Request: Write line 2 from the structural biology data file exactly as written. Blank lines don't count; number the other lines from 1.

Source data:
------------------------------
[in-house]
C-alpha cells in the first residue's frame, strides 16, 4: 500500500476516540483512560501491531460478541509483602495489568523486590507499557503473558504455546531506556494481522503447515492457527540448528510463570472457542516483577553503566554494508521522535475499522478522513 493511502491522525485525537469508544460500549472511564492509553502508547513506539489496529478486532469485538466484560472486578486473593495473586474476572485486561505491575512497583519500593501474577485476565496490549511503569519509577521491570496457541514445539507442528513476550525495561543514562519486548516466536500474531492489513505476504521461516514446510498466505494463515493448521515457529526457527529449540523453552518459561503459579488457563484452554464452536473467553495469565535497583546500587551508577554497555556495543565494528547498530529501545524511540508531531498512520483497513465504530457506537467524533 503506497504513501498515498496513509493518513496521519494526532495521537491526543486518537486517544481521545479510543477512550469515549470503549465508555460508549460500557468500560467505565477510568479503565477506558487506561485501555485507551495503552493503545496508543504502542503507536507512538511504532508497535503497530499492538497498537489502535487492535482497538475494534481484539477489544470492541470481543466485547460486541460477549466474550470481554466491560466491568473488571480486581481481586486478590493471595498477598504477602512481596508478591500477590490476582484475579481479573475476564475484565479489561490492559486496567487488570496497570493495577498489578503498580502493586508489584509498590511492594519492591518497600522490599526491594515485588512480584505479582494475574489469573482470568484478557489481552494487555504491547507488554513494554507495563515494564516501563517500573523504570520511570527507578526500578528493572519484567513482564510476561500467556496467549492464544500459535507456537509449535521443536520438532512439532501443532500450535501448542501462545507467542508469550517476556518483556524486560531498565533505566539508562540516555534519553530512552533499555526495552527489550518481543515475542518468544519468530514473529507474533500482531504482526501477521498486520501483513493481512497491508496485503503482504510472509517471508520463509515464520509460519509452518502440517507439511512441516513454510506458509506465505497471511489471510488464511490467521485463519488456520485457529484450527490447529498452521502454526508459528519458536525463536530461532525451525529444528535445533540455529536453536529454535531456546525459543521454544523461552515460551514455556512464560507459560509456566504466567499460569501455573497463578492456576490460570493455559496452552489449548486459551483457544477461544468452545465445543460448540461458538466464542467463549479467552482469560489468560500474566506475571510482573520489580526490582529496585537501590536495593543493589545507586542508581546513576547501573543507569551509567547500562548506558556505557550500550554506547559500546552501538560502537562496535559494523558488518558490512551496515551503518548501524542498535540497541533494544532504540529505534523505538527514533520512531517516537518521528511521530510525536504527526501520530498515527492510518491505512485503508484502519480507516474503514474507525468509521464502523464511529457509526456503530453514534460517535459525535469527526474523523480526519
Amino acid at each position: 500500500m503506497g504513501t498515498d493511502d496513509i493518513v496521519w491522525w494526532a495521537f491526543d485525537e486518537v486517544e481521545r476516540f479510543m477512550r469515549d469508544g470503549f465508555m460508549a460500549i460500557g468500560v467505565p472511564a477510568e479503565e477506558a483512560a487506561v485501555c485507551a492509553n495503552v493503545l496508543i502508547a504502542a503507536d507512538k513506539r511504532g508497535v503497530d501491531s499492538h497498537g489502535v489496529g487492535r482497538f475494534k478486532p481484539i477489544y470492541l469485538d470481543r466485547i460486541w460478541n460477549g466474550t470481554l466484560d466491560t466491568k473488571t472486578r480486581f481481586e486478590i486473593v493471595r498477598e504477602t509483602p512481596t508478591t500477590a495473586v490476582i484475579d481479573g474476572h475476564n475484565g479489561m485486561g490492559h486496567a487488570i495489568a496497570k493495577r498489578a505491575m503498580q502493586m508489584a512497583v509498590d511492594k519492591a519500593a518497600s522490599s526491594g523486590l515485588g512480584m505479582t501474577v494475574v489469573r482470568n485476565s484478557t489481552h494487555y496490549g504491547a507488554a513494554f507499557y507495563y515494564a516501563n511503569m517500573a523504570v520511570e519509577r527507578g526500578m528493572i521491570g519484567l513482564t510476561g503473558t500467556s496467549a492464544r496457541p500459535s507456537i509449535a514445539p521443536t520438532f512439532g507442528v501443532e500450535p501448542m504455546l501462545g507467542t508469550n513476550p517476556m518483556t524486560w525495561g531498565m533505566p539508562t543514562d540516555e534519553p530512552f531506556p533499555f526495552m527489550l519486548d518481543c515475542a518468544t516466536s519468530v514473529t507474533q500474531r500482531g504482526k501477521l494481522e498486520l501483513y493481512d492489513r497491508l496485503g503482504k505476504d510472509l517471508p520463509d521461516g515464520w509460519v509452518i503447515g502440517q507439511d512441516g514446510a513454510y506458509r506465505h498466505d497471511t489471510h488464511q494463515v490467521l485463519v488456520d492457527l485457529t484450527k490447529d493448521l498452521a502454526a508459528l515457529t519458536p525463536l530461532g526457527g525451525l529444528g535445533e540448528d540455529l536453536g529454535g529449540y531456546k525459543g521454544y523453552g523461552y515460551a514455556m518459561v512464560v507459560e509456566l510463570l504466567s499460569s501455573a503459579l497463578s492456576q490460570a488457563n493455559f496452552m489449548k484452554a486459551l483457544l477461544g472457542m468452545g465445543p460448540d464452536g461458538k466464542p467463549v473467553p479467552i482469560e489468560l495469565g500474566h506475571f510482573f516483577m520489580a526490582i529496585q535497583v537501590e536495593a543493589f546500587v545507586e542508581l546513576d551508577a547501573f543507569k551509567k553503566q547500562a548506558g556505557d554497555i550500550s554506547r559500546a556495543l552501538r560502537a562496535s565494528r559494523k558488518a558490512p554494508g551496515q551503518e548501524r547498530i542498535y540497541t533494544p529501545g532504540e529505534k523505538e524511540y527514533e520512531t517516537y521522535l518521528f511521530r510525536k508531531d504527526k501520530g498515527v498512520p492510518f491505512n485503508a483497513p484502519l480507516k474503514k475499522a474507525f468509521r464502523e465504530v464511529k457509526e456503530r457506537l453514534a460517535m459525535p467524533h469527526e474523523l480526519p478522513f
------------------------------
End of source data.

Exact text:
C-alpha cells in the first residue's frame, strides 16, 4: 500500500476516540483512560501491531460478541509483602495489568523486590507499557503473558504455546531506556494481522503447515492457527540448528510463570472457542516483577553503566554494508521522535475499522478522513 493511502491522525485525537469508544460500549472511564492509553502508547513506539489496529478486532469485538466484560472486578486473593495473586474476572485486561505491575512497583519500593501474577485476565496490549511503569519509577521491570496457541514445539507442528513476550525495561543514562519486548516466536500474531492489513505476504521461516514446510498466505494463515493448521515457529526457527529449540523453552518459561503459579488457563484452554464452536473467553495469565535497583546500587551508577554497555556495543565494528547498530529501545524511540508531531498512520483497513465504530457506537467524533 503506497504513501498515498496513509493518513496521519494526532495521537491526543486518537486517544481521545479510543477512550469515549470503549465508555460508549460500557468500560467505565477510568479503565477506558487506561485501555485507551495503552493503545496508543504502542503507536507512538511504532508497535503497530499492538497498537489502535487492535482497538475494534481484539477489544470492541470481543466485547460486541460477549466474550470481554466491560466491568473488571480486581481481586486478590493471595498477598504477602512481596508478591500477590490476582484475579481479573475476564475484565479489561490492559486496567487488570496497570493495577498489578503498580502493586508489584509498590511492594519492591518497600522490599526491594515485588512480584505479582494475574489469573482470568484478557489481552494487555504491547507488554513494554507495563515494564516501563517500573523504570520511570527507578526500578528493572519484567513482564510476561500467556496467549492464544500459535507456537509449535521443536520438532512439532501443532500450535501448542501462545507467542508469550517476556518483556524486560531498565533505566539508562540516555534519553530512552533499555526495552527489550518481543515475542518468544519468530514473529507474533500482531504482526501477521498486520501483513493481512497491508496485503503482504510472509517471508520463509515464520509460519509452518502440517507439511512441516513454510506458509506465505497471511489471510488464511490467521485463519488456520485457529484450527490447529498452521502454526508459528519458536525463536530461532525451525529444528535445533540455529536453536529454535531456546525459543521454544523461552515460551514455556512464560507459560509456566504466567499460569501455573497463578492456576490460570493455559496452552489449548486459551483457544477461544468452545465445543460448540461458538466464542467463549479467552482469560489468560500474566506475571510482573520489580526490582529496585537501590536495593543493589545507586542508581546513576547501573543507569551509567547500562548506558556505557550500550554506547559500546552501538560502537562496535559494523558488518558490512551496515551503518548501524542498535540497541533494544532504540529505534523505538527514533520512531517516537518521528511521530510525536504527526501520530498515527492510518491505512485503508484502519480507516474503514474507525468509521464502523464511529457509526456503530453514534460517535459525535469527526474523523480526519